BEAM Co-President Bo Ra Kim ‘14 wrote a response blog post criticizing Bates’ decision to maintain their current investment position. Disheartened, Kim writes, “The last blog post we wrote was filled with hope, and yet somehow we have landed here… BEAM is shocked by the sudden lack of transparency in this process, particularly after we worked so closely with the administration.” Members of BEAM and of the Bates community are questioning the information used to back the Board’s argument, stating that there was a lack of clarity in the decision process.

“We don’t know who made the decision. We don’t know if it was the entire trustees who voted, or was it an internal decision. We want to see numbers,” Kim said.

President Spencer presented an additional argument stating that divestment from fossil fuels would constitute using the endowment for political ends. This could jeopardize our endowment, “and distort its function as a resource for our academic mission.” This would include losses to financial aid, funds for academic programs, as well as faculty and staff salaries.

BEAM strongly opposed labeling divestment as a political measure. “If divestment is considered political, then wouldn’t investment as well? “By investing in these companies, we are supporting their practices,” said Junior BEAM member Jordan Becker. This would not be the first time Bates has altered their endowment investment out of political principle. In 1986, Bates divested five million dollars from South African companies during the Apartheid.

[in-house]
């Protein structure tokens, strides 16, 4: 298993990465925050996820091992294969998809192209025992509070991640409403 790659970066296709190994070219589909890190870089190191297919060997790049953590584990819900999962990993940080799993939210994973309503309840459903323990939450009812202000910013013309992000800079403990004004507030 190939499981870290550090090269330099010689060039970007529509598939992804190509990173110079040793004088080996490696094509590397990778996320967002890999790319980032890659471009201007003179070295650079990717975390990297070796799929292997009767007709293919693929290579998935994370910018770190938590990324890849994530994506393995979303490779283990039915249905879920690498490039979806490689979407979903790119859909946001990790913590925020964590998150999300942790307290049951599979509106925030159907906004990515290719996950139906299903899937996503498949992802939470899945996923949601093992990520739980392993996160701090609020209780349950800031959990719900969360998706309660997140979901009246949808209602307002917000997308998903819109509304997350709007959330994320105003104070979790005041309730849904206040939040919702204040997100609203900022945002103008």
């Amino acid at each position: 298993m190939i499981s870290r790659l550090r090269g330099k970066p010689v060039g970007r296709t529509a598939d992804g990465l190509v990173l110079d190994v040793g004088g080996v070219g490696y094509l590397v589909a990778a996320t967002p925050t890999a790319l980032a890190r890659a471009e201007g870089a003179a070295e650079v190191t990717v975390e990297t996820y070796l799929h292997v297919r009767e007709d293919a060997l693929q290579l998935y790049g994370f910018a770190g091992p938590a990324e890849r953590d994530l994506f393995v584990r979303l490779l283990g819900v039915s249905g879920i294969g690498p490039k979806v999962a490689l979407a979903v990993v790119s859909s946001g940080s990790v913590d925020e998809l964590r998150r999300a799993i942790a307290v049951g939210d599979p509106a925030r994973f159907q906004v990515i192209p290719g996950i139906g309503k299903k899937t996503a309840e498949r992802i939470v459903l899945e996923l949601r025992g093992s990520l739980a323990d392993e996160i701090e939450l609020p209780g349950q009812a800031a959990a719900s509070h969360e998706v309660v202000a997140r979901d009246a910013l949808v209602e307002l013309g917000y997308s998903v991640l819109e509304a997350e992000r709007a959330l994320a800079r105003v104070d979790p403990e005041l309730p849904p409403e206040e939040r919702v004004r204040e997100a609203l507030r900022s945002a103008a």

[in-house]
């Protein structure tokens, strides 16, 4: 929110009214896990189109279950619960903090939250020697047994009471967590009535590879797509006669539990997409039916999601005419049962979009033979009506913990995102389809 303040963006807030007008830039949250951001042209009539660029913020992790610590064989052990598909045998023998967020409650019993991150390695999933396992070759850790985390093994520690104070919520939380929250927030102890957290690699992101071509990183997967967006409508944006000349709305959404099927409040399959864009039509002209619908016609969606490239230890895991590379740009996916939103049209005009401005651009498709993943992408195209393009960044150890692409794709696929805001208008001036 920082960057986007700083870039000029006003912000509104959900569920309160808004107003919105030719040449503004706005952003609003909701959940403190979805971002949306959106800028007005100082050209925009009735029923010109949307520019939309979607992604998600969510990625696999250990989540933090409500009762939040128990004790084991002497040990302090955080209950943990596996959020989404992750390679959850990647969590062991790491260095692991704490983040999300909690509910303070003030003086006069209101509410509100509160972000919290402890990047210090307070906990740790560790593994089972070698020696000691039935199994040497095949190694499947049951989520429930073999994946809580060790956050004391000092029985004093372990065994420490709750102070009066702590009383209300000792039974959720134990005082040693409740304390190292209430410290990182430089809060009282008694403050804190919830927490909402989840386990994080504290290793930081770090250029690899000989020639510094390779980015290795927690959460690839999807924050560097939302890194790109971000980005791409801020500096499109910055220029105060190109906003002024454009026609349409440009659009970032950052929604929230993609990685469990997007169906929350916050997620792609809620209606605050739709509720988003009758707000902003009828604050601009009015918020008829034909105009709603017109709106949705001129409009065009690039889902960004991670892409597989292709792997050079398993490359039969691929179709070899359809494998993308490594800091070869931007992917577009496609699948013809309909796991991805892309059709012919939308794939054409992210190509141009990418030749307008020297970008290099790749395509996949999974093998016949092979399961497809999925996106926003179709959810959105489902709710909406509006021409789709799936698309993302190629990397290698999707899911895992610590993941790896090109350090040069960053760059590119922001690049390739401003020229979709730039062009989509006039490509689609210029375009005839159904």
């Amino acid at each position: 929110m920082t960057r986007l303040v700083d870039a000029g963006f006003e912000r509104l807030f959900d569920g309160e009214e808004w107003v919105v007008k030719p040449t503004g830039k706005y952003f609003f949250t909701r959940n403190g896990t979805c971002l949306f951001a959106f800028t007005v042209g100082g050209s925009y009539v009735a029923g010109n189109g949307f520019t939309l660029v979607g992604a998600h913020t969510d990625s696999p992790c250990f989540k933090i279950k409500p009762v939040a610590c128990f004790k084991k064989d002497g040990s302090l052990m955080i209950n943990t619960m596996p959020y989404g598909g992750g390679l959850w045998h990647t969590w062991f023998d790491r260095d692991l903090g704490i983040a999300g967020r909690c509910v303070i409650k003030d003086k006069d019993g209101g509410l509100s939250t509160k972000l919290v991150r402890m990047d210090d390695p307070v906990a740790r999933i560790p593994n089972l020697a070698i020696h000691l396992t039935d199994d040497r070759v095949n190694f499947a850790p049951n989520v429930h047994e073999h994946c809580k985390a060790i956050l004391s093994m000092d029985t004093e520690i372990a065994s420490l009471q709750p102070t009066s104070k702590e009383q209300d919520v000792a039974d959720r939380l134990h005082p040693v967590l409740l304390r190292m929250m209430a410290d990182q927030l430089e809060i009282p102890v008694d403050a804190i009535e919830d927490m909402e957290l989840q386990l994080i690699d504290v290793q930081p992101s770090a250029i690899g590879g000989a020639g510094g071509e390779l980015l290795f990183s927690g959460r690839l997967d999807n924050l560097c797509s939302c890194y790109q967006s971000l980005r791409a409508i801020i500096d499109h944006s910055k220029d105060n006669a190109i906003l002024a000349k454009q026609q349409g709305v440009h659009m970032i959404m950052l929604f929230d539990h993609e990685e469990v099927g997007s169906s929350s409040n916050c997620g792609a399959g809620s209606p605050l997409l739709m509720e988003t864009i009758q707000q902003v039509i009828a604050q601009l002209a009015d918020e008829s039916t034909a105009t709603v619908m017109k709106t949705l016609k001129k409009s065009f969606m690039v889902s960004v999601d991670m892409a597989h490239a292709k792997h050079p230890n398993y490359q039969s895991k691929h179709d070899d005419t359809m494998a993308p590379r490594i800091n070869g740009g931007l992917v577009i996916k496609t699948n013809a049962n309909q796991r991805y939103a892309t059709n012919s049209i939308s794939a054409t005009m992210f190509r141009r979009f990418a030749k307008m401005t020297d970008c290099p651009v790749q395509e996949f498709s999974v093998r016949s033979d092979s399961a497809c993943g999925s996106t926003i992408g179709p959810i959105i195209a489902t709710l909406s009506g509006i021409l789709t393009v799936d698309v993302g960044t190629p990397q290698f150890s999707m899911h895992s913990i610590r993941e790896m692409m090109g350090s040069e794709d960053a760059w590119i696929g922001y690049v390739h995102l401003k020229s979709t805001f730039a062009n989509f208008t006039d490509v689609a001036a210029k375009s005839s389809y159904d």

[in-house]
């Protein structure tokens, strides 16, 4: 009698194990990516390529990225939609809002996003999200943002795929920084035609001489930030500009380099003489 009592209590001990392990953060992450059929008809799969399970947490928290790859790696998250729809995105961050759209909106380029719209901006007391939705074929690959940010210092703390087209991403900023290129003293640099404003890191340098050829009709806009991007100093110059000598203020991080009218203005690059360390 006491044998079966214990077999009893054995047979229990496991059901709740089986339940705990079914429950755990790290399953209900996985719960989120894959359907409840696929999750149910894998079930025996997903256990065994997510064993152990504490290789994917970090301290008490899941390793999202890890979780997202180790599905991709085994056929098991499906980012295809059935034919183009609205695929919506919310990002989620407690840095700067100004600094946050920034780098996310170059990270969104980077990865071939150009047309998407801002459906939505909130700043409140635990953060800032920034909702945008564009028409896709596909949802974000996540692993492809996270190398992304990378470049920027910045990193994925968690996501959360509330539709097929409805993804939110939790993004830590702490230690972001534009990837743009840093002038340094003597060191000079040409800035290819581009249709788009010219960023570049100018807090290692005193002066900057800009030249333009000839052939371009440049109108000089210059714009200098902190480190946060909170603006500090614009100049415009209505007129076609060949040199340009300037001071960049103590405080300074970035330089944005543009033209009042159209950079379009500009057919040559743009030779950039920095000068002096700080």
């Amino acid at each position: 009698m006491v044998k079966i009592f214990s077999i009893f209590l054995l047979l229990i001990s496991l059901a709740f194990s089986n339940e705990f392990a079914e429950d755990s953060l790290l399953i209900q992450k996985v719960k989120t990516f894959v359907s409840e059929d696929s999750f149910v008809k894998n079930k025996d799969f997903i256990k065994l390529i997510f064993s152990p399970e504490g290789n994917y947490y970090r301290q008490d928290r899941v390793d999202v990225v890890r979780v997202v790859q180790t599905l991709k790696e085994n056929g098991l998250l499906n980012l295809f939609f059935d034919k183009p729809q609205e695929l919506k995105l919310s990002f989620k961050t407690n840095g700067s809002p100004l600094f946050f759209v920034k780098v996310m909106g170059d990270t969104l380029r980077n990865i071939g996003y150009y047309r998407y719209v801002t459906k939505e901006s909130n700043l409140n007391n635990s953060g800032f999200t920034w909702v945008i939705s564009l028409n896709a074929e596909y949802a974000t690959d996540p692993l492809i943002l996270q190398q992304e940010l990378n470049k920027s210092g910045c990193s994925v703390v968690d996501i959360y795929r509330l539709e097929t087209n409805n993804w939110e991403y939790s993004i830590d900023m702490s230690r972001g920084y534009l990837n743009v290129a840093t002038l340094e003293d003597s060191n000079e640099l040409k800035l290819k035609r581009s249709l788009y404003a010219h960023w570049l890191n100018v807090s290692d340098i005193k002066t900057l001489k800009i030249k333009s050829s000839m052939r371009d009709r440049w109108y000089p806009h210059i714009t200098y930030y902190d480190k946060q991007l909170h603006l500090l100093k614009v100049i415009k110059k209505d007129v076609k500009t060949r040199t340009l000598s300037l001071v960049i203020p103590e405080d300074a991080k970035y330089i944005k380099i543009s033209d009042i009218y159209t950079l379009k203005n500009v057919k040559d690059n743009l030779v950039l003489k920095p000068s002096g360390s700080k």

However, BEAM and divestment supporters are still looking ahead. In a BEAM meeting last Thursday, members discussed their next course of action. BEAM hopes to continue discussion with President Spencer and the Board of Trustees in order to examine different approaches to divestment. Co-Presidents Kim and Berger are looking to bring in a speaker who can educate the Board in addition to the Bates community about the costs and benefits of divestment from fossil fuels.

The campaign for divestment is far from over. At the end of her statement, President Spencer encourages students to engage in discussion and participate in the schools affairs. We can look forward to observing the evolution of this movement because as BEAM members said, “We are not going away. We are not letting it go.”

Understanding brain death: What you need to know

A recent case has come to light this month that has invoked discussion about issues concerning death and dying. The parents of a 13-year-old girl are refusing to remove her from life support, despite the fact that she has suffered total brain death. Of course, this case brings with it a number of complex details that each hold the potential for debate and discussion, but it appears that one of the causes for the decision of these parents is a lack of understanding about some of the facts and modern realities surrounding the status of a brain-dead patient.